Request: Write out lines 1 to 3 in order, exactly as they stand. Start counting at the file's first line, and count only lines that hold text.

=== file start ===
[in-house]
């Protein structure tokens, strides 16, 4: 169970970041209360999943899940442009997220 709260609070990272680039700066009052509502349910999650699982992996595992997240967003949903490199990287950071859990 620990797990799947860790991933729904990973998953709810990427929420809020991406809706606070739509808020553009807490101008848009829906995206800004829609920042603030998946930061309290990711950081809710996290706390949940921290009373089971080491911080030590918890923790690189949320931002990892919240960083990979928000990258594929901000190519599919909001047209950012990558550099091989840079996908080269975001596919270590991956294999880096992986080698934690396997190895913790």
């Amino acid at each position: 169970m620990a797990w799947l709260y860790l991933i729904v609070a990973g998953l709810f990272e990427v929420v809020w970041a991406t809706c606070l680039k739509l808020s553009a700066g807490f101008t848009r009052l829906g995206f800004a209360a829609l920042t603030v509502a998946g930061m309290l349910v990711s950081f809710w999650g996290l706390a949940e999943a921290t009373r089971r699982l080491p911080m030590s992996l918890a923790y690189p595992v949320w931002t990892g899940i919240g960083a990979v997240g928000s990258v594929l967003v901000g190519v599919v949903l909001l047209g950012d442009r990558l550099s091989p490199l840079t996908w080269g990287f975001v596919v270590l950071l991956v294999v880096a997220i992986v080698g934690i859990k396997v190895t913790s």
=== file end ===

[in-house]
């Protein structure tokens, strides 16, 4: 169970970041209360999943899940442009997220 709260609070990272680039700066009052509502349910999650699982992996595992997240967003949903490199990287950071859990 620990797990799947860790991933729904990973998953709810990427929420809020991406809706606070739509808020553009807490101008848009829906995206800004829609920042603030998946930061309290990711950081809710996290706390949940921290009373089971080491911080030590918890923790690189949320931002990892919240960083990979928000990258594929901000190519599919909001047209950012990558550099091989840079996908080269975001596919270590991956294999880096992986080698934690396997190895913790």
């Amino acid at each position: 169970m620990a797990w799947l709260y860790l991933i729904v609070a990973g998953l709810f990272e990427v929420v809020w970041a991406t809706c606070l680039k739509l808020s553009a700066g807490f101008t848009r009052l829906g995206f800004a209360a829609l920042t603030v509502a998946g930061m309290l349910v990711s950081f809710w999650g996290l706390a949940e999943a921290t009373r089971r699982l080491p911080m030590s992996l918890a923790y690189p595992v949320w931002t990892g899940i919240g960083a990979v997240g928000s990258v594929l967003v901000g190519v599919v949903l909001l047209g950012d442009r990558l550099s091989p490199l840079t996908w080269g990287f975001v596919v270590l950071l991956v294999v880096a997220i992986v080698g934690i859990k396997v190895t913790s």